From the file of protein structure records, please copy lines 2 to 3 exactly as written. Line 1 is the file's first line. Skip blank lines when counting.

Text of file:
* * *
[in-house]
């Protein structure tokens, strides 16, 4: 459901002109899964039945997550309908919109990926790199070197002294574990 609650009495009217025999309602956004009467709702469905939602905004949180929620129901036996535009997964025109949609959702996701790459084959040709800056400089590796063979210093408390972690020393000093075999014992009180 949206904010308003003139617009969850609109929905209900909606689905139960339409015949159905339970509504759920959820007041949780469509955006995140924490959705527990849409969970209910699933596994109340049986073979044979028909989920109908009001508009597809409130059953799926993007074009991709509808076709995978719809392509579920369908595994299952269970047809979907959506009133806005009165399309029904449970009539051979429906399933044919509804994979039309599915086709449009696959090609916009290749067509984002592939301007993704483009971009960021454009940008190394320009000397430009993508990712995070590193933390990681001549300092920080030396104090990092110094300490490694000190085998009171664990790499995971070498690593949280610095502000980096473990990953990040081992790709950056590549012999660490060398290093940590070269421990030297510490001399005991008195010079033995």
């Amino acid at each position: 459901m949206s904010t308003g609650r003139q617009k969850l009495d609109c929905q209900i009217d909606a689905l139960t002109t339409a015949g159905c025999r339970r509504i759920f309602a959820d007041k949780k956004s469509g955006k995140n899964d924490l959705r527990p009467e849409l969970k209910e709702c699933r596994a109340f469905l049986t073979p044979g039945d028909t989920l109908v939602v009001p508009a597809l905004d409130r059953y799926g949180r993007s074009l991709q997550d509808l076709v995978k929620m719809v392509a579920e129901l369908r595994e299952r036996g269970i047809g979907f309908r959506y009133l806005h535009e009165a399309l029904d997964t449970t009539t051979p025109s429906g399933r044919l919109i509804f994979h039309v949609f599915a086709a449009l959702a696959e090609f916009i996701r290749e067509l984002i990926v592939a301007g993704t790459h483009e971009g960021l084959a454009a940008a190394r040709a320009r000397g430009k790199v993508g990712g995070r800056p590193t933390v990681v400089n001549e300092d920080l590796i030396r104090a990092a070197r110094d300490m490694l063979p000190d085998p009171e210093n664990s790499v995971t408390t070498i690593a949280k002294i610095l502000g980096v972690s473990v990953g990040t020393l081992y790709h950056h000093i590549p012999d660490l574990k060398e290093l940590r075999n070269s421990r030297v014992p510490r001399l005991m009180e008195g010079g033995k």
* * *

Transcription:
């Protein structure tokens, strides 16, 4: 459901002109899964039945997550309908919109990926790199070197002294574990 609650009495009217025999309602956004009467709702469905939602905004949180929620129901036996535009997964025109949609959702996701790459084959040709800056400089590796063979210093408390972690020393000093075999014992009180 949206904010308003003139617009969850609109929905209900909606689905139960339409015949159905339970509504759920959820007041949780469509955006995140924490959705527990849409969970209910699933596994109340049986073979044979028909989920109908009001508009597809409130059953799926993007074009991709509808076709995978719809392509579920369908595994299952269970047809979907959506009133806005009165399309029904449970009539051979429906399933044919509804994979039309599915086709449009696959090609916009290749067509984002592939301007993704483009971009960021454009940008190394320009000397430009993508990712995070590193933390990681001549300092920080030396104090990092110094300490490694000190085998009171664990790499995971070498690593949280610095502000980096473990990953990040081992790709950056590549012999660490060398290093940590070269421990030297510490001399005991008195010079033995």
């Amino acid at each position: 459901m949206s904010t308003g609650r003139q617009k969850l009495d609109c929905q209900i009217d909606a689905l139960t002109t339409a015949g159905c025999r339970r509504i759920f309602a959820d007041k949780k956004s469509g955006k995140n899964d924490l959705r527990p009467e849409l969970k209910e709702c699933r596994a109340f469905l049986t073979p044979g039945d028909t989920l109908v939602v009001p508009a597809l905004d409130r059953y799926g949180r993007s074009l991709q997550d509808l076709v995978k929620m719809v392509a579920e129901l369908r595994e299952r036996g269970i047809g979907f309908r959506y009133l806005h535009e009165a399309l029904d997964t449970t009539t051979p025109s429906g399933r044919l919109i509804f994979h039309v949609f599915a086709a449009l959702a696959e090609f916009i996701r290749e067509l984002i990926v592939a301007g993704t790459h483009e971009g960021l084959a454009a940008a190394r040709a320009r000397g430009k790199v993508g990712g995070r800056p590193t933390v990681v400089n001549e300092d920080l590796i030396r104090a990092a070197r110094d300490m490694l063979p000190d085998p009171e210093n664990s790499v995971t408390t070498i690593a949280k002294i610095l502000g980096v972690s473990v990953g990040t020393l081992y790709h950056h000093i590549p012999d660490l574990k060398e290093l940590r075999n070269s421990r030297v014992p510490r001399l005991m009180e008195g010079g033995k």